Generative mechanisms of IT-enabled organisational performance in resource-constrained Emergency Medical Services organisations in South AfricaBuchana, Yasser 15 February 2019 (has links)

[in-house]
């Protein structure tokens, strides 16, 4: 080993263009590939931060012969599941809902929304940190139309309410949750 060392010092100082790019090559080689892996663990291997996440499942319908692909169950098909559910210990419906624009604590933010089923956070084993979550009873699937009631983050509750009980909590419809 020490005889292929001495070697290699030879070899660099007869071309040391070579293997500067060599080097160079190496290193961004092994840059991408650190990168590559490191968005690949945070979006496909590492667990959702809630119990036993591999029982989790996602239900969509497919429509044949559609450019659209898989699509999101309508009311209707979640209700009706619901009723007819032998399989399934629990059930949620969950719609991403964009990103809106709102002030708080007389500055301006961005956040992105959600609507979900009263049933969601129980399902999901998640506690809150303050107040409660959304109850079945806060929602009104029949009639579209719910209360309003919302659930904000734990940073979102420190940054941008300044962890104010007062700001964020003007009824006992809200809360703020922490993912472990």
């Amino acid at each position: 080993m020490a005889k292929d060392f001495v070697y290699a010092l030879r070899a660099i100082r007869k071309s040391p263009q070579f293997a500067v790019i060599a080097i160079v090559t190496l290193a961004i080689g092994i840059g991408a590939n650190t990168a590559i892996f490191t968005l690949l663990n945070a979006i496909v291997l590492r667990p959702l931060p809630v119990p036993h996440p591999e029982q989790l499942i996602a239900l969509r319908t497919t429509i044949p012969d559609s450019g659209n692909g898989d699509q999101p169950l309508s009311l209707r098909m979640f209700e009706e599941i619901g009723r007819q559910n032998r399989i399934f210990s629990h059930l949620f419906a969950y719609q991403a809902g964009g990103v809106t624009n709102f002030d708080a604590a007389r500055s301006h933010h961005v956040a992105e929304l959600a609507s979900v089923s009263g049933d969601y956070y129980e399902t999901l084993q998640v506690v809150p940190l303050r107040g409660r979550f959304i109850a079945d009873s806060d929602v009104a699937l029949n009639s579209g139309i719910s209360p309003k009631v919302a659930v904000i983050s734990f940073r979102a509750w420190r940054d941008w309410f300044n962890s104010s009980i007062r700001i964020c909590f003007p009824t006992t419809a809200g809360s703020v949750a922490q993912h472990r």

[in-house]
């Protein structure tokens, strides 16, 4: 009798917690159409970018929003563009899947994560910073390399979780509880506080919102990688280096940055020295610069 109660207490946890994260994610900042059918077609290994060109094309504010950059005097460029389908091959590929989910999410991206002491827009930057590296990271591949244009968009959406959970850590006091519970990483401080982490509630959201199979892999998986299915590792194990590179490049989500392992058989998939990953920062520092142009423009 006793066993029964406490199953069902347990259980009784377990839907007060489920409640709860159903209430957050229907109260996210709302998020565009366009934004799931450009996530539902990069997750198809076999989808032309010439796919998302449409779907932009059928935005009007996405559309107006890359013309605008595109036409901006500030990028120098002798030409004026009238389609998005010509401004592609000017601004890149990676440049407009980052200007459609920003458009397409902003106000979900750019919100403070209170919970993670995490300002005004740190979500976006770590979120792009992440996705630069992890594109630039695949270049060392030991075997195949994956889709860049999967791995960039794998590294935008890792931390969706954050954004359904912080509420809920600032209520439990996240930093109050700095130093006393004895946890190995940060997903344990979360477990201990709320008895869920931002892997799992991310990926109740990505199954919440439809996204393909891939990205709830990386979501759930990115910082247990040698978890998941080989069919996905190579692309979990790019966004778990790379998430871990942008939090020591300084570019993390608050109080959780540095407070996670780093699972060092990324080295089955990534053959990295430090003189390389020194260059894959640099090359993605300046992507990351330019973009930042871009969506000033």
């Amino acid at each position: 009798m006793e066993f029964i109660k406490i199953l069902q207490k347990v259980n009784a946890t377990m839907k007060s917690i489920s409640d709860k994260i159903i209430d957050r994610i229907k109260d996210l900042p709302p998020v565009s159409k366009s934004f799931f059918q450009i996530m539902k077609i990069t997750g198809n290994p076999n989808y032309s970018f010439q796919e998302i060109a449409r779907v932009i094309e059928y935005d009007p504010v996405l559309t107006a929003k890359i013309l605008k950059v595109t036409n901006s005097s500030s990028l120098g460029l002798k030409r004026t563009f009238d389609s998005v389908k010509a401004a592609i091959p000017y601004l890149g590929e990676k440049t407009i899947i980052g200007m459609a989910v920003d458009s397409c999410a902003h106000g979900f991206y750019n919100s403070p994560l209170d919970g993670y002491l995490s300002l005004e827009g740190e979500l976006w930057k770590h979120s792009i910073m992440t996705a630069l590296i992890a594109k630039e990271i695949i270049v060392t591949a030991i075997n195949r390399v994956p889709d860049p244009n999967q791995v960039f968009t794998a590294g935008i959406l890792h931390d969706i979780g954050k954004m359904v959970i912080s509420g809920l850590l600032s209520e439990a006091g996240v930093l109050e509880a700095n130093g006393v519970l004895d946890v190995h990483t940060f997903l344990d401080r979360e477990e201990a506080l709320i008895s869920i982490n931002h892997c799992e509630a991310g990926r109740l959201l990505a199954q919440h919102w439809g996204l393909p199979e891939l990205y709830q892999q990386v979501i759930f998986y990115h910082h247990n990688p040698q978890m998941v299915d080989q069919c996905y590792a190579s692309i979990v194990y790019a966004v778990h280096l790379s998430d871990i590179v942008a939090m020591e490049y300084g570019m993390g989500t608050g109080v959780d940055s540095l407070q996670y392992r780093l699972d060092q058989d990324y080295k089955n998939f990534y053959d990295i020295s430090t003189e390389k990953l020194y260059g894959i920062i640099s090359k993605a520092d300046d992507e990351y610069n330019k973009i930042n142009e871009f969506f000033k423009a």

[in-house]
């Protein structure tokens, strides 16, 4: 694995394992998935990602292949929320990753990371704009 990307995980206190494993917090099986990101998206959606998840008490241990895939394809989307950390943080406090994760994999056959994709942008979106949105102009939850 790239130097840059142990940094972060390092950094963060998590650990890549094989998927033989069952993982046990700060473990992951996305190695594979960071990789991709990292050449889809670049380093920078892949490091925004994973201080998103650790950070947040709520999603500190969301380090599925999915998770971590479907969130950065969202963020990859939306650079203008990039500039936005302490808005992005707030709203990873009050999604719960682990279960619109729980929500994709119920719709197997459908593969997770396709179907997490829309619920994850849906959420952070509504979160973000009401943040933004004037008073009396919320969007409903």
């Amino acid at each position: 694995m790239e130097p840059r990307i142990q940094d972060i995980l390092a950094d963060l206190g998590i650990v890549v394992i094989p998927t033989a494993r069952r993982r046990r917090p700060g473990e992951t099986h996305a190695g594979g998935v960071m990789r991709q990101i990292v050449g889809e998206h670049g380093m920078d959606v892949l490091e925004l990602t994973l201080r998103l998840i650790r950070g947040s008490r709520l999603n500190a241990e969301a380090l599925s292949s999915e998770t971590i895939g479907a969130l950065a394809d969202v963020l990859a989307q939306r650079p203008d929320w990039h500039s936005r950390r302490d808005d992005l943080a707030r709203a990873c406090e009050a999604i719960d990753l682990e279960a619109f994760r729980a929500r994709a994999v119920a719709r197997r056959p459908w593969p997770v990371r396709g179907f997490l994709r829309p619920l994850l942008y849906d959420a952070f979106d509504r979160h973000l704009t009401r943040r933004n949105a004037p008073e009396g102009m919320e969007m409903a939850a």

Problem Statement: Emergency medical services (EMS) organisations have one of the highest levels of dependence on and use of information technology (IT) to support delivery of emergency medical services. The need for EMS organisations to provide efficient and effective emergency medical services has emphasised the importance of performance management. Organisational performance which is monitored and evaluated through key performance indicators (KPIs) plays an important role in EMS organisations. Organisational performance helps to monitor, evaluate and communicate outcomes in the form of KPIs. Empirical evidence shows that quantitative KPIs have been designed with little in-depth understanding of the underlying IT usage mechanisms that influence organisational performance. Unfortunately, such quantitative KPI reports have been limited in explaining organisational performance underpinned by IT. Purpose / rationale of the research: The purpose of this research study was to identify the generative mechanisms associated with IT-enabled organisational performance and to explain how these mechanisms interact. In the context of resource-constrained EMS organisations, quantitatively defined KPIs are not suitable for explaining the underlying causes of performance variations and outcomes. The lack of empirical evidence on IT-enabled organisational performance as well as the lack of theoretical explanations of the underlying mechanisms provided the primary rationale for this study. In addition, this study sought to provide answers to the following research question: What generative mechanisms explain IT-enabled organisational performance in resource-constrained EMS organisations? Theoretical approach/methodology/design: This study was informed by the critical realist philosophy of science and used the complex adaptive systems theory together with institutional theory as the theoretical lenses to investigate the research question in a manner that jointly explained the generative mechanisms. Using interviews, participant observation, organisational performance data and documents collected from a single case study, the study used abduction and retroduction techniques to explicate the mechanisms of IT-enabled organisational performance. Findings: Findings indicate that the IT-enabled organisational performance mechanisms can be categorised into two types of generative mechanisms. These are structural and coordination mechanisms. The explanation of the mechanisms developed in this study take into consideration three important elements: (1) the technological, cultural and structural mechanisms that influence IT-enabled organisational performance; (2) the unpredictable, non-linear, adaptive nature of emergency medical services environments; and (3) the complexities that arise in the interactions between EMS organisations and their environments. Originality/contribution: In respect of IT-enabled organisational performance this study contributes to both organisational and health information systems literature by developing a multi-level research framework that is informed by the realist philosophical stance. The framework plays an explanatory role which relates to its inherent ability to offer explanatory insights into the necessary mechanisms that give rise to organisational performance. This framework has the potential to guide empirical research and provide theoretical explanations of different domains or disciplines that are concerned with identifying IT usage mechanisms which influence organisational performance. These include the significance of the coordination and structural mechanisms which, under differing conditions of uncertainty, produce variations in performance outcomes. Implications: Findings from this study can be integrated into broader emergency medical policy planning and health programme management. The model developed by the study provides a fresh understanding of the underpinning mechanisms enabling performance in resource-constrained EMS organisations. It can be used to assist emergency medical institutions and practitioners in South Africa and other sub-Saharan African countries, especially Southern African Development Community (SADC) countries to improve emergency medical service delivery to the public. The findings provide a guide for improving management of emergency medical situations and resources in their respective resource-constrained contexts. Furthermore, findings from the study can also guide improved design and implementation strategies and policies of EMS systems initiatives in South Africa and sub-Saharan developing countries.